Lumbar peritoneal shunt

Neurosurgery Unit, NSCB Medical College, Jabalpur, Madhya Pradesh, India.
Neurology India (Impact Factor: 1.23). 03/2010; 58(2):179-84. DOI: 10.4103/0028-3886.63778
Source: PubMed


A lumbar peritoneal (LP) shunt is a technique of cerebrospinal fluid (CSF) diversion from the lumbar thecal sac to the peritoneal cavity. It is indicated under a large number of conditions such as communicating hydrocephalus, idiopathic intracranial hypertension, normal pressure hydrocephalus, spinal and cranial CSF leaks, pseudomeningoceles, slit ventricle syndrome, growing skull fractures which are difficult to treat by conventional methods (when dural defect extends deep in the cranial base or across venous sinuses and in recurrent cases after conventional surgery), raised intracranial pressure following chronic meningitis, persistent bulging of craniotomy site after operations for intracranial tumors or head trauma, syringomyelia and failed endoscopic third ventriculostomy with a patent stoma. In spite of the large number of indications of this shunt and being reasonably good, safe, and effective, very few reports about the LP shunt exist in the literature. This procedure did not get its due importance due to some initial negative reports. This review article is based on search on Google and PubMed. This article is aimed to review indications, complications, results, and comparison of the LP shunt with the commonly practiced ventriculoperitoneal (VP) shunt. Shunt blocks, infections, CSF leaks, overdrainage and acquired Chiari malformation (ACM) are some of the complications of the LP shunt. Early diagnosis of overdrainage complications and ACM as well as timely appropriate treatment especially by programmable shunts could decrease morbidity. Majority of recent reports suggest that a LP shunt is a better alternative to the VP shunt in communicating hydrocephalus. It has an advantage over the VP shunt of being completely extracranial and can be used under conditions other than hydrocephalus when the ventricles are normal sized or chinked. More publications are required to establish its usefulness in the treatment of wide variety of indications.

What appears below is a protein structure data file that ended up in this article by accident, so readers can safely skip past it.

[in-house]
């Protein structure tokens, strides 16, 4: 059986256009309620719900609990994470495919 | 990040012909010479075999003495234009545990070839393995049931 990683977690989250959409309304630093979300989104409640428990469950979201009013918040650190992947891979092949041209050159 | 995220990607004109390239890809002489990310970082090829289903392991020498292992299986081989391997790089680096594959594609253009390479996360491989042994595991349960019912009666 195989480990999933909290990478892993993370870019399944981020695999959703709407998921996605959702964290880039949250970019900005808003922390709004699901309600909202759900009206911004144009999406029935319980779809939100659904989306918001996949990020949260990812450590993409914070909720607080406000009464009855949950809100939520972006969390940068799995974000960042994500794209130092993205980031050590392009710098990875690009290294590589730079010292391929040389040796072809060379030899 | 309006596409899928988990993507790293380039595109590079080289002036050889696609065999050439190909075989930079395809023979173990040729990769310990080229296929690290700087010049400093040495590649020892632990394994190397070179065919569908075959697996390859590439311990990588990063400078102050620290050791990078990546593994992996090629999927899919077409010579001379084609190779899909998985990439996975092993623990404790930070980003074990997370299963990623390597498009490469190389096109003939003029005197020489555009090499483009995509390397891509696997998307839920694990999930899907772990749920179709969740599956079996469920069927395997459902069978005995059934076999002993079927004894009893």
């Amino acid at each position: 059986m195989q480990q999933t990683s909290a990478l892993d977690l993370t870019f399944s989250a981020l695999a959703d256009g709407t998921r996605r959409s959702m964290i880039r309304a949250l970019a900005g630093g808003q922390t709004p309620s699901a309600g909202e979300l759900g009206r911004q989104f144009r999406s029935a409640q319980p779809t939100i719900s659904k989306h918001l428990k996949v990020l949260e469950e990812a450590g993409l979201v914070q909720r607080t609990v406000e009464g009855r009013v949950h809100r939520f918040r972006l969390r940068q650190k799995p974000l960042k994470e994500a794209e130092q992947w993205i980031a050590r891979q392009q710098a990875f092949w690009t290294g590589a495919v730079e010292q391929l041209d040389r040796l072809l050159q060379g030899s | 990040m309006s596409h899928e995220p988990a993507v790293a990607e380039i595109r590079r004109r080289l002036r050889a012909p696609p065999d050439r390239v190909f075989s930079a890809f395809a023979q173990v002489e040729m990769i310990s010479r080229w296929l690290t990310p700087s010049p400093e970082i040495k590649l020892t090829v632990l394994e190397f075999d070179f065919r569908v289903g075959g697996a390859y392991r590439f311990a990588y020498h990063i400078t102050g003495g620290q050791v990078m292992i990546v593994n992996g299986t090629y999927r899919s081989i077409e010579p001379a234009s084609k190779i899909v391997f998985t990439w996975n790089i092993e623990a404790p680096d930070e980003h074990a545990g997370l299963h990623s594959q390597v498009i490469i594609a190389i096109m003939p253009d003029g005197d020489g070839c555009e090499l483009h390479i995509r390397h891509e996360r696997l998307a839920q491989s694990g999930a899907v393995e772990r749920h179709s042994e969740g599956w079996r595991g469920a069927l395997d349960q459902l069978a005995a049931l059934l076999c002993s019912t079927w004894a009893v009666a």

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    • "There are large variety of indications beside hydrocephalus reasoned intracranial pressure increase for shunt procedures as ventriculoperitoneal shunt(VP) or lumbar peritoneal(LP) shunt [9] . One of the indications is CSF leakadge due to recurrent intracranial operations for pituitary macroadenomas as in our patient. "
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    ABSTRACT: Lumbar peritoneal shunt is a technique of cerebrospinal fluid diversion from the lumbar thecal sac to the peritoneal cavity. By diverting, a second compartment of the body; abdomen starts to accompany the case as a new problem source. 32 years old woman who had been considered to be primary infertile for fifteen years applied to our infertility clinic. She had a transsphenoidal surgery due to macroadenoma of pituitary gland fourteen years ago. By trans-vaginal ultrasonography we revealed 4 antral follicles and diffuse ascites in pouch of douglas due to the shunt. There were spicular projections fom uterus and bowel serosa to inner abdominal wall, that we thought about severe intraabdominal adhesions. Controlled ovarian hyperstimulation was started with 300 IU menotropin on third day of the cycle. We yielded 4 oocyte. One grade-1 embryo transferred at day two. After two weeks hCG positivity was determined. At 39th week 3 900 g female baby was born vaginaly with 1st minute apgar score as 9 and 5th minute apgar score as 10.